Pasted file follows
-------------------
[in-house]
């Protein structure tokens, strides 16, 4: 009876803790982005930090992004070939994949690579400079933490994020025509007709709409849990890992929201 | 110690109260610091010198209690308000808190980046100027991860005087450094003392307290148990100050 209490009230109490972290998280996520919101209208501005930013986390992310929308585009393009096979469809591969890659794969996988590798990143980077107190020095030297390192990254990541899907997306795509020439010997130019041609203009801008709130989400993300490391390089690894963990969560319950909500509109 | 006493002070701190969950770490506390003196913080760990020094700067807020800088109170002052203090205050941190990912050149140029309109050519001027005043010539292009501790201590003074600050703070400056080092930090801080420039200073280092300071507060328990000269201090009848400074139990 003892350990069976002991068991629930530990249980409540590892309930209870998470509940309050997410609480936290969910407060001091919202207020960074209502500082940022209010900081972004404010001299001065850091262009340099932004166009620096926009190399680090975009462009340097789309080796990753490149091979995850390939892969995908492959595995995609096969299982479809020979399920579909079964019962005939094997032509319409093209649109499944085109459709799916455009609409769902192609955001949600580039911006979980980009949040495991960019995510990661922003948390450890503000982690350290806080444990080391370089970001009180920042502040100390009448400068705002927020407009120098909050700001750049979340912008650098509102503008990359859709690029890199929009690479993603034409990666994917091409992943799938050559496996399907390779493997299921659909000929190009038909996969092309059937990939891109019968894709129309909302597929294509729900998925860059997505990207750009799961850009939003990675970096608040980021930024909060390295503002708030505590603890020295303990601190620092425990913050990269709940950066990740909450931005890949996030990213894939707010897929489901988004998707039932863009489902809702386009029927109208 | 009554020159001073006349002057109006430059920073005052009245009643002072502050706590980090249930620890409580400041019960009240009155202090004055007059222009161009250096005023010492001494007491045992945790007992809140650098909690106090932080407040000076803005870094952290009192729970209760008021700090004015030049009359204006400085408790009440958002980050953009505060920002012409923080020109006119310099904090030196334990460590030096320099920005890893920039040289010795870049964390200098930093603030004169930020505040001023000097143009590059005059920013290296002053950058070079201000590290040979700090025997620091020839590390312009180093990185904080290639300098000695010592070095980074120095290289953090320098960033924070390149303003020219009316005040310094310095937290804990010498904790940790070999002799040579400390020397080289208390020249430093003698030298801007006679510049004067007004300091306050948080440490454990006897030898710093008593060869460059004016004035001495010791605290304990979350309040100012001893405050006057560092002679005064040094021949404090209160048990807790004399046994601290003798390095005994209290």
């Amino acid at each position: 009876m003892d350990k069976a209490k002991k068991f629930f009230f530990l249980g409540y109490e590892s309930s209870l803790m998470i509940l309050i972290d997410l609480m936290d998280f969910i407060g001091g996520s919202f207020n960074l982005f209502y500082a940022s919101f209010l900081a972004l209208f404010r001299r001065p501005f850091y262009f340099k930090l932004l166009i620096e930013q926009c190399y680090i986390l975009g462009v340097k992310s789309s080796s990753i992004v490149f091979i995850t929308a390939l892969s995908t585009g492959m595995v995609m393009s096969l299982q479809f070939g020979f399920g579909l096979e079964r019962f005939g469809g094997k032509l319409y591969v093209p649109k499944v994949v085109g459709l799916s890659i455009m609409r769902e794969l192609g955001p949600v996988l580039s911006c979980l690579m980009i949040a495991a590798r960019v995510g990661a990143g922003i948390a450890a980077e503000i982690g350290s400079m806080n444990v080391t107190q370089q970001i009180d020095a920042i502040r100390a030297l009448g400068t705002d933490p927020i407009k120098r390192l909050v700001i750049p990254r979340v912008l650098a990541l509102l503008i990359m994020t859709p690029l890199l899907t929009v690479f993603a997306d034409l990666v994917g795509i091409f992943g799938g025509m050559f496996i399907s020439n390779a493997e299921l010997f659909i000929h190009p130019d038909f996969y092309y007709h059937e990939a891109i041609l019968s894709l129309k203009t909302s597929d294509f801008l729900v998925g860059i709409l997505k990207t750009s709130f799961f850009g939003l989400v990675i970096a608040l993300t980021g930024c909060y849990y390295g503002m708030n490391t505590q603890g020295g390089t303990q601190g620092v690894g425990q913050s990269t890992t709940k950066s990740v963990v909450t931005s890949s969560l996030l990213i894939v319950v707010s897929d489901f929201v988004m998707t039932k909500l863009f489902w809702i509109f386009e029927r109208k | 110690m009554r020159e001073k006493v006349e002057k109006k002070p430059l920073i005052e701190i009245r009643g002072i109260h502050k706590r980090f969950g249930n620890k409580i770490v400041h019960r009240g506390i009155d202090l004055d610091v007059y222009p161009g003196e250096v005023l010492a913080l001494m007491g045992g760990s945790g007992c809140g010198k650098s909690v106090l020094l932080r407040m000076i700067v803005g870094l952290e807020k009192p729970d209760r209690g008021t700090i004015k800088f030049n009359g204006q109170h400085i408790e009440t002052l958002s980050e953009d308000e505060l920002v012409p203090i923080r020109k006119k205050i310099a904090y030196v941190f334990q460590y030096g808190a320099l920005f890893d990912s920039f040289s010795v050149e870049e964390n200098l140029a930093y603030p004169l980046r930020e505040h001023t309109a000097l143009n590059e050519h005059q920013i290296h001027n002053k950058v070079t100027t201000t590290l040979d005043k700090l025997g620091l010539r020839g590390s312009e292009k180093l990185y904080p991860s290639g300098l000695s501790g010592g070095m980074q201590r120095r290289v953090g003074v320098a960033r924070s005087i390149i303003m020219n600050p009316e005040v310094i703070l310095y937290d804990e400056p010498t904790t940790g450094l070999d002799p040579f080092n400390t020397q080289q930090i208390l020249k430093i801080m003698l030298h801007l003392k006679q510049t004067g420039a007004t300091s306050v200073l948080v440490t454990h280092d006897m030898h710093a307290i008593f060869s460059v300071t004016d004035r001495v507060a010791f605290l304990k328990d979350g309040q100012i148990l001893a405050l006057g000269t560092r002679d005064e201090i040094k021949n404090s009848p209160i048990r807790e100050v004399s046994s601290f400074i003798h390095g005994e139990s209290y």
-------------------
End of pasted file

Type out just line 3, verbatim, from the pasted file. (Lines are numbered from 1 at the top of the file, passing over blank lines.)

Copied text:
């Amino acid at each position: 009876m003892d350990k069976a209490k002991k068991f629930f009230f530990l249980g409540y109490e590892s309930s209870l803790m998470i509940l309050i972290d997410l609480m936290d998280f969910i407060g001091g996520s919202f207020n960074l982005f209502y500082a940022s919101f209010l900081a972004l209208f404010r001299r001065p501005f850091y262009f340099k930090l932004l166009i620096e930013q926009c190399y680090i986390l975009g462009v340097k992310s789309s080796s990753i992004v490149f091979i995850t929308a390939l892969s995908t585009g492959m595995v995609m393009s096969l299982q479809f070939g020979f399920g579909l096979e079964r019962f005939g469809g094997k032509l319409y591969v093209p649109k499944v994949v085109g459709l799916s890659i455009m609409r769902e794969l192609g955001p949600v996988l580039s911006c979980l690579m980009i949040a495991a590798r960019v995510g990661a990143g922003i948390a450890a980077e503000i982690g350290s400079m806080n444990v080391t107190q370089q970001i009180d020095a920042i502040r100390a030297l009448g400068t705002d933490p927020i407009k120098r390192l909050v700001i750049p990254r979340v912008l650098a990541l509102l503008i990359m994020t859709p690029l890199l899907t929009v690479f993603a997306d034409l990666v994917g795509i091409f992943g799938g025509m050559f496996i399907s020439n390779a493997e299921l010997f659909i000929h190009p130019d038909f996969y092309y007709h059937e990939a891109i041609l019968s894709l129309k203009t909302s597929d294509f801008l729900v998925g860059i709409l997505k990207t750009s709130f799961f850009g939003l989400v990675i970096a608040l993300t980021g930024c909060y849990y390295g503002m708030n490391t505590q603890g020295g390089t303990q601190g620092v690894g425990q913050s990269t890992t709940k950066s990740v963990v909450t931005s890949s969560l996030l990213i894939v319950v707010s897929d489901f929201v988004m998707t039932k909500l863009f489902w809702i509109f386009e029927r109208k | 110690m009554r020159e001073k006493v006349e002057k109006k002070p430059l920073i005052e701190i009245r009643g002072i109260h502050k706590r980090f969950g249930n620890k409580i770490v400041h019960r009240g506390i009155d202090l004055d610091v007059y222009p161009g003196e250096v005023l010492a913080l001494m007491g045992g760990s945790g007992c809140g010198k650098s909690v106090l020094l932080r407040m000076i700067v803005g870094l952290e807020k009192p729970d209760r209690g008021t700090i004015k800088f030049n009359g204006q109170h400085i408790e009440t002052l958002s980050e953009d308000e505060l920002v012409p203090i923080r020109k006119k205050i310099a904090y030196v941190f334990q460590y030096g808190a320099l920005f890893d990912s920039f040289s010795v050149e870049e964390n200098l140029a930093y603030p004169l980046r930020e505040h001023t309109a000097l143009n590059e050519h005059q920013i290296h001027n002053k950058v070079t100027t201000t590290l040979d005043k700090l025997g620091l010539r020839g590390s312009e292009k180093l990185y904080p991860s290639g300098l000695s501790g010592g070095m980074q201590r120095r290289v953090g003074v320098a960033r924070s005087i390149i303003m020219n600050p009316e005040v310094i703070l310095y937290d804990e400056p010498t904790t940790g450094l070999d002799p040579f080092n400390t020397q080289q930090i208390l020249k430093i801080m003698l030298h801007l003392k006679q510049t004067g420039a007004t300091s306050v200073l948080v440490t454990h280092d006897m030898h710093a307290i008593f060869s460059v300071t004016d004035r001495v507060a010791f605290l304990k328990d979350g309040q100012i148990l001893a405050l006057g000269t560092r002679d005064e201090i040094k021949n404090s009848p209160i048990r807790e100050v004399s046994s601290f400074i003798h390095g005994e139990s209290y």